Raising Up Niebuhrian Prophets In The Public Square – Responses To Robin Lovin (Scott Paeth And Daniel A. Morris)
The following are responses by Scott Paith and Daniel A. Morris to the article “Reinhold Niebuhr And The Shortage Of Prophets Nowadays” published in Political Theology Today the previous week.
A Thousand Niebuhrs
For those of us who care about the relationship of morality and public life, these are difficult times. At this point it may be tiresome to rehearse once again the various depredations of the past year, but it is at the very least worth remembering that none of this was inevitable. Yet, as Reinhold Niebuhr so often cautioned, the self-righteous and self-justifying illusions through which we rationalize our prejudice, self-dealing, and tribalism are a continual threat to the survival of a democratic polity.
Robin Lovin helpfully draws us back to Niebuhr’s influence in thinking about the place of prophetic politics in the United States today. The ongoing lesson of Niebuhr’s theology is that it is not only possible but necessary for Christians to engage in the ambiguity of the struggle for social justice with all that is in them for the sake of creating the conditions of “proximate” justice that more and more closely embody the highest moral aspirations of the Christian faith.
This is the case, even at a time where it seems that we are retreating even from the partial achievements in that realm that were attained over the past decade. Even, perhaps especially, at a time when plutocracy seems to reign supreme, when open racism marches through our streets, when the sabers of war rattle between the United States and North Korea, the prophetic voice of the Christian tradition needs to speak out clearly the words of God’s judgment against the nation.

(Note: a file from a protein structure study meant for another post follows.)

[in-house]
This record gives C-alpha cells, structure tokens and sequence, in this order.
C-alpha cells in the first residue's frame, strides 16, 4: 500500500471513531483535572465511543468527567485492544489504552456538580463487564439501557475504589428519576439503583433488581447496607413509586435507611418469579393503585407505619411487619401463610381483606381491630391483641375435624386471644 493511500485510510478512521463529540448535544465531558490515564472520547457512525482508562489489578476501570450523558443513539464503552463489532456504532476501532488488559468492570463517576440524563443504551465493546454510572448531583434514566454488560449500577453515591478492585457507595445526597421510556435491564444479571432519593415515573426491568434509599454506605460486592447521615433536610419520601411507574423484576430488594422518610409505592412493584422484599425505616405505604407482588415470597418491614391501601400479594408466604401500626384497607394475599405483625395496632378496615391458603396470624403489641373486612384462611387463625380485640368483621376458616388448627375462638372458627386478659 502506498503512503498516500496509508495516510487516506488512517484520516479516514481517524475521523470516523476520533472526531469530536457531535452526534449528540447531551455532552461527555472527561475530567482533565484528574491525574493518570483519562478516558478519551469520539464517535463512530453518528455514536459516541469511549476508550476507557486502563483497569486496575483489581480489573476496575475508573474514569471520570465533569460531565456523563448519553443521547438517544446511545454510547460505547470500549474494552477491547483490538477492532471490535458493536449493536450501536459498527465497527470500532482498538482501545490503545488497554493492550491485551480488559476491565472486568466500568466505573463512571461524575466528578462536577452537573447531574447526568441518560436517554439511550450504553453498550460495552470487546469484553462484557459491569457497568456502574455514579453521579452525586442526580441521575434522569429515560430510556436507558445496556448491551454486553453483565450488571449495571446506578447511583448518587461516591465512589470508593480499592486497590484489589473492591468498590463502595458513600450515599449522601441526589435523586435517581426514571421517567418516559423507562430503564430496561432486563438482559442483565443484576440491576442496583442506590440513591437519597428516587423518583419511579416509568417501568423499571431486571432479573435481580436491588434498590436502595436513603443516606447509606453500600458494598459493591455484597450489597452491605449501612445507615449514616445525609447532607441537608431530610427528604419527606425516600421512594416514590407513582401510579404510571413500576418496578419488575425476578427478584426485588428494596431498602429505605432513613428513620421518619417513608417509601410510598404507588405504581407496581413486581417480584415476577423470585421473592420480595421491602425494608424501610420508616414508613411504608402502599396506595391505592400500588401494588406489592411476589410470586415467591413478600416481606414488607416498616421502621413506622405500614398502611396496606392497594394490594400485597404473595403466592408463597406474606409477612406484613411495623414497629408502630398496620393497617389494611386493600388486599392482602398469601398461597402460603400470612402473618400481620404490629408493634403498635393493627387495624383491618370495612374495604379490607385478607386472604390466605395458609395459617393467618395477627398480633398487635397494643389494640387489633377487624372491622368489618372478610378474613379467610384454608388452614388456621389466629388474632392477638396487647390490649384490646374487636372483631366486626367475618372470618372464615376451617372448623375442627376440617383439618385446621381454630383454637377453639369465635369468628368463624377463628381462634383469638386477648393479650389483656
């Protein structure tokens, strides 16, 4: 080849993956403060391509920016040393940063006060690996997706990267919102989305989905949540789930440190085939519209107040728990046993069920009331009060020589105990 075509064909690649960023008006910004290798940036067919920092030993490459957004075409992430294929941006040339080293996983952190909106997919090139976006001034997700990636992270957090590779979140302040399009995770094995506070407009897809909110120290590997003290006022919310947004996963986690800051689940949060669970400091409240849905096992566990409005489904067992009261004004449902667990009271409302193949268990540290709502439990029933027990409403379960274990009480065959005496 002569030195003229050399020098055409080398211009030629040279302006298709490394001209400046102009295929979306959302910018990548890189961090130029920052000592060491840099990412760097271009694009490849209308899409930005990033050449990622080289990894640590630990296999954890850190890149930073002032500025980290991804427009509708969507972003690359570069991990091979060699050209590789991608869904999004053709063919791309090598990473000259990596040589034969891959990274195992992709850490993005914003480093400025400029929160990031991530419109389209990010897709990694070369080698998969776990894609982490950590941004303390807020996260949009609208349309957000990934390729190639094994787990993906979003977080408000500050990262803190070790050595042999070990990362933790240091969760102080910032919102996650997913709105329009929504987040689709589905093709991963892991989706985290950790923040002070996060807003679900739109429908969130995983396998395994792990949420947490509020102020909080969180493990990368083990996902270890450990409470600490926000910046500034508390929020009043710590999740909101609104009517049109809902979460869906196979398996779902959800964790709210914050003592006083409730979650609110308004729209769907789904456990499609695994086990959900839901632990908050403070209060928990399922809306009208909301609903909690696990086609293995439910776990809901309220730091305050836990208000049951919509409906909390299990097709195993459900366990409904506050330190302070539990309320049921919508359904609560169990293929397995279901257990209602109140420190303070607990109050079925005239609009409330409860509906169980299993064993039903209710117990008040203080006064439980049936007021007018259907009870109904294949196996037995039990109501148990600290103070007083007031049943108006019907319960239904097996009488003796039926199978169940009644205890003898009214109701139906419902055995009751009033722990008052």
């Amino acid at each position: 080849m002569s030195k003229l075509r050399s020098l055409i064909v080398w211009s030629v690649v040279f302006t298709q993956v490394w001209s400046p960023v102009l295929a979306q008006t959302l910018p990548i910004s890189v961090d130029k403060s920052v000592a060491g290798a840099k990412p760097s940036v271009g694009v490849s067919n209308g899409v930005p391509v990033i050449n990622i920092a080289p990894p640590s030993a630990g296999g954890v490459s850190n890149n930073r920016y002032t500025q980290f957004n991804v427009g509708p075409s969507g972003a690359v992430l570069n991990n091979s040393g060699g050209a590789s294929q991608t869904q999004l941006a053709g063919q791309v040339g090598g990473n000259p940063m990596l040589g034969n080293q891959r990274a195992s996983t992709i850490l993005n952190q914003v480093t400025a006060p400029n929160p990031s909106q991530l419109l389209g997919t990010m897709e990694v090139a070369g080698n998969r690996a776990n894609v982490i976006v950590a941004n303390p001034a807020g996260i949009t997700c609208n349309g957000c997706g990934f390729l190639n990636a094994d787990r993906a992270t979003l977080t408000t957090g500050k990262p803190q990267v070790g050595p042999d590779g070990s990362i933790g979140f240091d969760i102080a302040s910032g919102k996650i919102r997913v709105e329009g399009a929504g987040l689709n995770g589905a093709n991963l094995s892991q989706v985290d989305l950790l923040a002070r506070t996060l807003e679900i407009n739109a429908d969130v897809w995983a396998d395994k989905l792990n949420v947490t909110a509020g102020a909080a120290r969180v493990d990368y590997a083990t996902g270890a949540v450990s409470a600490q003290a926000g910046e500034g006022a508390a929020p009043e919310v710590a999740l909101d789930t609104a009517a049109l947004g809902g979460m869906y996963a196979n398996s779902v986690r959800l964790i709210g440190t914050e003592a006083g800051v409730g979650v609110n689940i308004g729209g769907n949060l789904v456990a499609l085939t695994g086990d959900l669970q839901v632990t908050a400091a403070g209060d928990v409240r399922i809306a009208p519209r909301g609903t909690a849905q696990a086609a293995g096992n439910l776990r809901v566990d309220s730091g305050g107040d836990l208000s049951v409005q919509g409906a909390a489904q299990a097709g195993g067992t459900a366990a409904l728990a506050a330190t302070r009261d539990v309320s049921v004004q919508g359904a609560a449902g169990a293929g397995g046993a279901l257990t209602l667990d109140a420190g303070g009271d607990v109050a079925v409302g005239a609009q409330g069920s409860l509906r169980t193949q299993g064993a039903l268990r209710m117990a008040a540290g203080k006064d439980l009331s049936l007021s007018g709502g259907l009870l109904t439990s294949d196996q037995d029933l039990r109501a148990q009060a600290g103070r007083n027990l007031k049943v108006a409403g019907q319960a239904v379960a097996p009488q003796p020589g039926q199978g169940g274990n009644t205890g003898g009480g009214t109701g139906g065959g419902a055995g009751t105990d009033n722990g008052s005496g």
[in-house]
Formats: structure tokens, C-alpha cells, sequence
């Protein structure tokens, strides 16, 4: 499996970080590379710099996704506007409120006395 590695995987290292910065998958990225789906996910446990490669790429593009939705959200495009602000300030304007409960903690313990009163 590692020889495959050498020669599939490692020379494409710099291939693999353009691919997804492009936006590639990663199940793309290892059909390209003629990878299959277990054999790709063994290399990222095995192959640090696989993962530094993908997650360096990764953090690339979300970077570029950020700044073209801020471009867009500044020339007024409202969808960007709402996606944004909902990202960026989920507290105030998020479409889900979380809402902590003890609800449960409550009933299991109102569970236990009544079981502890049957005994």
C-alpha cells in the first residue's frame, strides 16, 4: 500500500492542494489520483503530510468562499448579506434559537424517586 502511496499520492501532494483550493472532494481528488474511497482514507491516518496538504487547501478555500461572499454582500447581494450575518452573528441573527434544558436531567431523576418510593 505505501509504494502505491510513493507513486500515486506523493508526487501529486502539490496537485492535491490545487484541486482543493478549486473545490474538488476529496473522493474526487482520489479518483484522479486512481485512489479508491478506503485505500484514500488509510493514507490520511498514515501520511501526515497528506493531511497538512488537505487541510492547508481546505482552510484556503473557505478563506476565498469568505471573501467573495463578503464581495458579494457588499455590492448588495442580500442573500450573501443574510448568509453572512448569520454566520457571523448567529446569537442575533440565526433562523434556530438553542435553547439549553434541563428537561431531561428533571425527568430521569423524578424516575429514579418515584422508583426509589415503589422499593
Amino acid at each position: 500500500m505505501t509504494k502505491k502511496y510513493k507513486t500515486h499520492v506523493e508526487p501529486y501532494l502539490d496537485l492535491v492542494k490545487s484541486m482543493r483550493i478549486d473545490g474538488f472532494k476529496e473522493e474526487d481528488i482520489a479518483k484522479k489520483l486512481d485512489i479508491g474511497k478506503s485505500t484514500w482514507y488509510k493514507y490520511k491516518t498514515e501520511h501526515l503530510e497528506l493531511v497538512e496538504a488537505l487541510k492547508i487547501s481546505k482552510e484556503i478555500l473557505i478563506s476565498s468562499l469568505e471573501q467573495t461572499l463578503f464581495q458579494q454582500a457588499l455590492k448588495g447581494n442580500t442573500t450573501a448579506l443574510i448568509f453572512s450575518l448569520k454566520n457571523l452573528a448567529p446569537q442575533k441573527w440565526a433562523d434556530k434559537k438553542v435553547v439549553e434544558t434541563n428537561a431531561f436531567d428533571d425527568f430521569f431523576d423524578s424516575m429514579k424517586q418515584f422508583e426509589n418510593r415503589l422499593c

Lovin notes Niebuhr’s insight that the mark of true prophecy is that the prophet speaks a word of woe to the people. It is this word of woe that we must speak loudly and forcefully today in the public square. In an age when some Christians seem inclined to retreat from the public square, exercising a “Benedict option” and cocooning into enclaves of moral and spiritual purity, and others throw themselves down before the throne of power, prophetic Christianity can only be true to the demands of the gospel by standing in the midst of the assembly and declaring a loud and undeniable “no!”
At the same time, it is worth remembering that no one is exempt from this word of woe. Those of us who stand in opposition to the corruption, vulgarity, bigotry, and ignorance of the current administration are nevertheless subject to the same divine judgment as those who support it, for we too are the people who bear responsibility, and blame, for bringing about the present state of affairs. We too need to stand in line for our sackcloth and ashes. We too need to recognize the failure of democracy represented by the Trump administration is our failure.
But that recognition is not a counsel of resignation or despair. On the contrary, by recognizing our own responsibility, we can also begin to recognize our own power. And this recognition and lead us to action.
In 1952, under the administration of, in retrospect, a far more benign form of conservatism than we now face, Reinhold Niebuhr was tempted to despair. Never one to pull punches, least of all in his private correspondence, he wrote to Felix Frankfurter: “I feel seriously concerned about the future of this great country, because the two men [Eisenhower and John Foster Dulles] who seem to be guiding its destiny seem both to be stupid. The one is amiable and the other not, but the stupidity is equal.”
To which Frankfurter replied: “Gegen die Dummheit kampfen selbst die Gotter vergebens – “against stupidity even the gods fight in vain.” He then went on to say “and when stupidity is mixed with self-righteousness we have devil’s bread.”